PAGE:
Saturday, September 29, 2012


Comic Art

Steve Ditko created comic visual iconography - Spider-man. Spidey may have been created by Stan Lee, but he was drawn by Steve Ditko and the world was forever changed. He also give Doctor Strange his look and in DC land he gave us the ever popular Hawk and Dove. But Ditko had a few phenomenal misses in his portfolio as well. Among those was Speedball and his nemesis Bug-Eyed Voice. Yep - that's right, you heard me - Bug-Eyed Voice.

Go ahead, contemplate the character names and look at these images - are you going to pick this mag up off the rack? I didn't - not a single issue. By this point in his career, Ditko's visual palette had become stayed, even trite. His creativity, or lack thereof, speaks for itself. I have never read his bio, don't know what the story was. Do know that given what he did contribute to comics, he deserved a job doing whatever he wanted.

Just know I did not want to read this one.

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Friday, September 28, 2012


Truth and Faith

This week I have talked a little about how the medium must change the message.

In support I offer you the following from Vishal Mangalwadi (HT: Joe Carter):
In November 2011, I visited two classes at a Christian university in North America. I asked both: “How many of you would still believe Christianity if you found out tomorrow that Christianity was not true. That is: God never became a man; Jesus did not die for our sin; or, that he did not rise from the dead?”

Twelve hands went up in each class of about 25 and 45 students. These sincere and devout students had grown up in Christian homes, gone to church all their lives and studied in Christian schools. Some had been in that Christian university for three years! They respected their elders who taught them that Christianity was all about faith with little concern for truth.

Christianity lost America because 20th-century evangelicalism branded itself as the party of faith. Secularism (science, university, media) became the party of truth. This is one reason why 70% Christian youth give up meaningful involvement with the church when they grow up.

In the second class, only one in four students perceived Christianity as disconnected with truth. This was because my host professor had taught them to believe because Christianity is true. Some professors and pastors do teach that, yet the “truth-less” brand is common perception because it is reinforced by most pastors, Bible teachers, and some Christian professors.
He goes on to discuss the necessity of truth for the church - an important point and you very much should read the whole thing, but I want to focus on branding. That is a form of messaging, one much picked up by the church these days.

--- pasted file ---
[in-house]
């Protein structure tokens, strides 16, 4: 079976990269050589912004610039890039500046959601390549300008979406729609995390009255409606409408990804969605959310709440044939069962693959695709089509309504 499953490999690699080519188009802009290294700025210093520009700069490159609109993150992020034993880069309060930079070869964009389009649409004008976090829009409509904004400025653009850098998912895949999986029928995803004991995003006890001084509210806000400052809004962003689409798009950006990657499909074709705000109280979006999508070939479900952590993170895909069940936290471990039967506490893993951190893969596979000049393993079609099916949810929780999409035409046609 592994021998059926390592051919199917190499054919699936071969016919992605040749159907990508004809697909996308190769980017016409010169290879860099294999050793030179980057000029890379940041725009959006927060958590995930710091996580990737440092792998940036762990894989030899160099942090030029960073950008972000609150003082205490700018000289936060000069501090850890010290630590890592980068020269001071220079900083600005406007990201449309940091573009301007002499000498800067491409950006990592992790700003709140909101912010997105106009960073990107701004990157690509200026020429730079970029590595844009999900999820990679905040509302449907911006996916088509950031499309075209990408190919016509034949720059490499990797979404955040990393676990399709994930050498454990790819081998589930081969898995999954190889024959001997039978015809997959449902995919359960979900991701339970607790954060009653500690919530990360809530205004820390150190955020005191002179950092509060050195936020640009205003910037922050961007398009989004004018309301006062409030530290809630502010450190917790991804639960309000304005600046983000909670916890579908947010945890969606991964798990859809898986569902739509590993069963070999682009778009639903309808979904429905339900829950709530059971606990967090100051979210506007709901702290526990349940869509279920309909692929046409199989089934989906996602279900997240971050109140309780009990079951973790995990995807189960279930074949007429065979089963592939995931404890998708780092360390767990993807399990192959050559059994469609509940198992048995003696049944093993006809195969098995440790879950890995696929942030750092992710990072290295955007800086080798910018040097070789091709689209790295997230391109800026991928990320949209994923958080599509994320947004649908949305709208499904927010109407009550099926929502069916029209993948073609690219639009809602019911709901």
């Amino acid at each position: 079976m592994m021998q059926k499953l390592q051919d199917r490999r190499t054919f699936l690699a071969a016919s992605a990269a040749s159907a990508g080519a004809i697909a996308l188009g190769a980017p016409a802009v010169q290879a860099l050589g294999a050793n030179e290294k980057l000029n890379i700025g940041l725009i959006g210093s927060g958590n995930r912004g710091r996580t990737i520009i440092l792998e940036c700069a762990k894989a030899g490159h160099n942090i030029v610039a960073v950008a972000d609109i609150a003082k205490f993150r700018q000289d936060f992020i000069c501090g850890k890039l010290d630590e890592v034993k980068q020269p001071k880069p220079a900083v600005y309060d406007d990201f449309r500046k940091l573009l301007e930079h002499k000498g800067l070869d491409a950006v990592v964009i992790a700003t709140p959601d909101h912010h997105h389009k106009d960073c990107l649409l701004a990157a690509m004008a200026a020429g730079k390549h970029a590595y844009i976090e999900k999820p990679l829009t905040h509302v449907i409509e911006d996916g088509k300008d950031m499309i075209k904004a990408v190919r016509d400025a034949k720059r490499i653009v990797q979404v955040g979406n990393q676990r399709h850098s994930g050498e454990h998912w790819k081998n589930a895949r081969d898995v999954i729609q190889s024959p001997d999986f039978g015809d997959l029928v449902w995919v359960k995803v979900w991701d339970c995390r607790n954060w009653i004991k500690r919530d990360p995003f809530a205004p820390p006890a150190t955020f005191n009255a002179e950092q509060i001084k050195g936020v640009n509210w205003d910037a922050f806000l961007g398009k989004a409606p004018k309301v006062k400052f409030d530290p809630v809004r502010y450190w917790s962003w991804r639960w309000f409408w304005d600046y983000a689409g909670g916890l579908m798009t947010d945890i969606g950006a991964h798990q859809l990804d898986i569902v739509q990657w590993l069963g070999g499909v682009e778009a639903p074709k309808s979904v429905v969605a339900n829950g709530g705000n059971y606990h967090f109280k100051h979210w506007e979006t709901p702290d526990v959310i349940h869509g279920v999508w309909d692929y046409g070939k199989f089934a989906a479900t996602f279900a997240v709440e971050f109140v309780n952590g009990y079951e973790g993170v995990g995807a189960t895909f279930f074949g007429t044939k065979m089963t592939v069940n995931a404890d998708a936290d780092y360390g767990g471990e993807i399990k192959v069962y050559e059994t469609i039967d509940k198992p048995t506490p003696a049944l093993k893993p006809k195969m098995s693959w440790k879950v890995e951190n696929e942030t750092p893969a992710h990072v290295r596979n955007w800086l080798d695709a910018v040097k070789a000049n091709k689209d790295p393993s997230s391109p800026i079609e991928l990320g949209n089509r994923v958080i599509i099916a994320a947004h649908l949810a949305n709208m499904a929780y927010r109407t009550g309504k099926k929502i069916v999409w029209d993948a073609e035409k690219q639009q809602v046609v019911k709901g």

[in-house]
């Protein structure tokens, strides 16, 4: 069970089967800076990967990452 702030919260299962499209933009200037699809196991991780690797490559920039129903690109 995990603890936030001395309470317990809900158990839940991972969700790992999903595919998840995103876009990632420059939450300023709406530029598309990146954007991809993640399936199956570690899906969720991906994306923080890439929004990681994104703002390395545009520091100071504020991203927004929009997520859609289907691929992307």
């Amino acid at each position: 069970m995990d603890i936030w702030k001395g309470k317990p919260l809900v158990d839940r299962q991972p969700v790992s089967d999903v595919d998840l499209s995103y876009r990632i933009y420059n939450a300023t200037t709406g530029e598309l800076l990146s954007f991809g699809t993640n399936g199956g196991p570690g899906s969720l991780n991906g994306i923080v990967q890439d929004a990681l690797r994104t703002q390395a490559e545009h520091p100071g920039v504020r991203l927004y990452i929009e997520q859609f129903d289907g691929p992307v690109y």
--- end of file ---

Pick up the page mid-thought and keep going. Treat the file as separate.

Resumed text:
But if you study branding as a marketing force, which is what it really is, it matters less what you sell and more that you sell the brand. Hence comes merchandizing in the wake of a big movie. You make a Star Wars movie, it's a hit, and you can use the Star Wars logo to sell cereal. What precisely does space opera have to do with cereal?

It is easy for the church to become void of truth when it is busy branding itself. The medium has thus not just changed the message - it has eliminated it.

These things matter.

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Friday Entertainment

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Thursday, September 27, 2012


Disingenuous Comparison

MMI recently ran a post a photographic post contrasting technological advancements and then depicting the church as unchanged. Captioning the identical pictures are the following two sentences:
This is what a church looked like in 1956:

This is what many churches look like in 2012:
I find this very disingenuous. Technology is a tool - means to an end. The church is eternal, not merely a means to an end, but the representative of the end on this earth.

The church is meant not only to advance God's kingdom here, but also to hold, maintain and preserve God's truth. That being true, there are things about the church which should never change.

Consider the difference between the book and the movie. The medium changes the message, it changes the story - it must. When we change the church we risk changing the truth it is meant to maintain and preserve. Does that mean the church should never change? Of course not, but it does mean such change should be achingly slow and with enormous thought, concern, and prayer.

Certainly there is no room in such a process for such trite and flippant argument. There is simply too much at stake.